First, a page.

Maybe you had some shortcomings this year. You can avoid the same problems in the coming year by planning well ahead.

Take a look at your budget to determine if you need to tweak it to accommodate your new financial goals. Do the same for your insurance and estate plan.

Do you need to increase your income? Formulate a plan to make extra money at your current employment or find other means.

Boost your savings by participating in a no-spending challenge, de-cluttering, and sticking to your budget. 

If you are nearing retirement, this is also a good time to review your retirement savings to determine whether you are saving enough. Start looking at various options for generating retirement income from your registered and non-registered investment accounts.

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As the year comes to a close, a financial review can help you quantify your progress and identify areas where improvements are required.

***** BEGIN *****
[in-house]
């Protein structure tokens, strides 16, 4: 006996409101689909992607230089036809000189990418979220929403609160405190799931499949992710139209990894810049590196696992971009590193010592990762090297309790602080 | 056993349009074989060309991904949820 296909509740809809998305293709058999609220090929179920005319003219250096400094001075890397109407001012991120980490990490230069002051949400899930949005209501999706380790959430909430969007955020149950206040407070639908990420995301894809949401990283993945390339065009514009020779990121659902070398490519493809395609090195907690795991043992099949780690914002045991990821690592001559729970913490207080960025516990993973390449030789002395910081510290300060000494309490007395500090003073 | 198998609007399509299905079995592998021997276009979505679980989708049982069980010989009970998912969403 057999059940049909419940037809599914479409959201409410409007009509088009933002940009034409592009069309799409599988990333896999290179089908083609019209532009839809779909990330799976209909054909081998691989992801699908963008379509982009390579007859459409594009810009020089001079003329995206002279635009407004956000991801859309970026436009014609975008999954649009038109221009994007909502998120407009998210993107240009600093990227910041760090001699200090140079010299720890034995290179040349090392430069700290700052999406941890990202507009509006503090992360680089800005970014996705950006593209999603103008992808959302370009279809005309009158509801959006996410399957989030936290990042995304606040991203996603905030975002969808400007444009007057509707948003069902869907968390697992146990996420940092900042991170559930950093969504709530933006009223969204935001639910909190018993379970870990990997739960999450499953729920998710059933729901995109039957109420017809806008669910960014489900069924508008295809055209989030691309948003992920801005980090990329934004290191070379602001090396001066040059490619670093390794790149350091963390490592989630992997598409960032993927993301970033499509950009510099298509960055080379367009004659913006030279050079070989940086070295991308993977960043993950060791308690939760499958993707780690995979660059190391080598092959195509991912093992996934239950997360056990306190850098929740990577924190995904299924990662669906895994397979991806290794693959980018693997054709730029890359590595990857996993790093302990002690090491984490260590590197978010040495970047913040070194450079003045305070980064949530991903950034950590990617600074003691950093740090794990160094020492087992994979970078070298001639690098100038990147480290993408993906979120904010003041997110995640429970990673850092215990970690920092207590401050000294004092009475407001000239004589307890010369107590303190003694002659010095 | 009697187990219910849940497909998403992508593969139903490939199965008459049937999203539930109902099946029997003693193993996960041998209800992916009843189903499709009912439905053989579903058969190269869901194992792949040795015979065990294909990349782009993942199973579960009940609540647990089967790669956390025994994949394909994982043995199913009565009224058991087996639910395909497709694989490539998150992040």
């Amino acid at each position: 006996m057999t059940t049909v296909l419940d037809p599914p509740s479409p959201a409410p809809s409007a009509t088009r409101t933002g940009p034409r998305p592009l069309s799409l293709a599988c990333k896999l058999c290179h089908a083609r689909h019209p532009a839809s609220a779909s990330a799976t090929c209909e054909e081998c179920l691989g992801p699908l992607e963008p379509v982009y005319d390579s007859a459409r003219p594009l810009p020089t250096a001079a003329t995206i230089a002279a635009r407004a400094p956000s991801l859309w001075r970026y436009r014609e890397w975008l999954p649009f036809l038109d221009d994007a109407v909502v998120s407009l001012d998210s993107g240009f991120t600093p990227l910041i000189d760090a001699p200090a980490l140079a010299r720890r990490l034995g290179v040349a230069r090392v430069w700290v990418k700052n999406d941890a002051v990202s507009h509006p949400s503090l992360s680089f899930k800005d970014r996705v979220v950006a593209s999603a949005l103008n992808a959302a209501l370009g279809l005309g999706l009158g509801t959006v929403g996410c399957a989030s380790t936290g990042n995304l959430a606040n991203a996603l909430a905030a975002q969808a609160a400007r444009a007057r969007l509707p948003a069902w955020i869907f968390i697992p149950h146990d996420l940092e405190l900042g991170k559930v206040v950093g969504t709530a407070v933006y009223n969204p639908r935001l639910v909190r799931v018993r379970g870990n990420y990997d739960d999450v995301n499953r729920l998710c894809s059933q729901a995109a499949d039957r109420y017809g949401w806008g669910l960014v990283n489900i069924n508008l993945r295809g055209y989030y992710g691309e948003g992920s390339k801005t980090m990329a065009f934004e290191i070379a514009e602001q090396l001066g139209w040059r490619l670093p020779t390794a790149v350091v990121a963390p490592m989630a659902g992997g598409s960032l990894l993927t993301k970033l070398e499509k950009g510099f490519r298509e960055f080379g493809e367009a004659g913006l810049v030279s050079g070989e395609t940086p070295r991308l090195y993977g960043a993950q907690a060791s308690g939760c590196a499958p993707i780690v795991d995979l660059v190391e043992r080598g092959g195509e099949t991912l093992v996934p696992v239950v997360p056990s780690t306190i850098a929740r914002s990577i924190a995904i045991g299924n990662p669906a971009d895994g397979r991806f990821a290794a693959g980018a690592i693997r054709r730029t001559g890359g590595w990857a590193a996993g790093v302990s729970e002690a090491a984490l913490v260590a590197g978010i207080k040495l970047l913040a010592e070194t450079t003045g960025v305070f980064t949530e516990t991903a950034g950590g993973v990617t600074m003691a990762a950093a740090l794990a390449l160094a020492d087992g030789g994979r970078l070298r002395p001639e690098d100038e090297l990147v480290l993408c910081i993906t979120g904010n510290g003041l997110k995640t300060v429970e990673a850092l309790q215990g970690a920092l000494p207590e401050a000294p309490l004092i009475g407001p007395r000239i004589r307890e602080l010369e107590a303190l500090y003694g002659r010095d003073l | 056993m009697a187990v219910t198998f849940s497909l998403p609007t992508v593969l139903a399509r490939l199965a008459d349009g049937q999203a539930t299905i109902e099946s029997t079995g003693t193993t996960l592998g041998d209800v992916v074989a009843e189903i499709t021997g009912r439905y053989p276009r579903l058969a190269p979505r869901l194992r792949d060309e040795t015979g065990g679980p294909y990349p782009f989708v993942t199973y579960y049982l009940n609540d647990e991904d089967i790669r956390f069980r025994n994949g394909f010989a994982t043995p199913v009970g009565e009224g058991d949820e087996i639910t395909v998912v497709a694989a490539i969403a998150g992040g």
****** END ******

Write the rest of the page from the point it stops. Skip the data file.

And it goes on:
It also helps you to develop a financial plan for the future. As Benjamin Franklin once quipped:

By failing to prepare, you are preparing to fail.

May the next year be your best yet!

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Gravatar for Enoch Omololu, MSc (Econ)
Enoch Omololu, MSc (Econ)

Enoch Omololu, personal finance expert, author, and founder of Savvy New Canadians, has written about money matters for over 10 years. Enoch has an MSc (Econ) degree in Finance and Investment Management from the University of Aberdeen Business School and has completed the Canadian Securities Course. His expertise has been highlighted in major publications like Forbes, Globe and Mail, Business Insider, CBC News, Toronto Star, Financial Post, CTV News, TD Direct Investing, Canadian Securities Exchange, and many others. Enoch is passionate about helping others win with their finances and recently created a practical investing course for beginners. You can read his full author bio.

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2 thoughts on “7 Things To Consider For Your Year-End Financial Checklist”

  1. Gravatar for Uyi Edivri

    Hello Enoch,

    Many thanks for this reminder and Happy new year to you too.

    Could you please refer me to your writings on estate planning.

    Best regards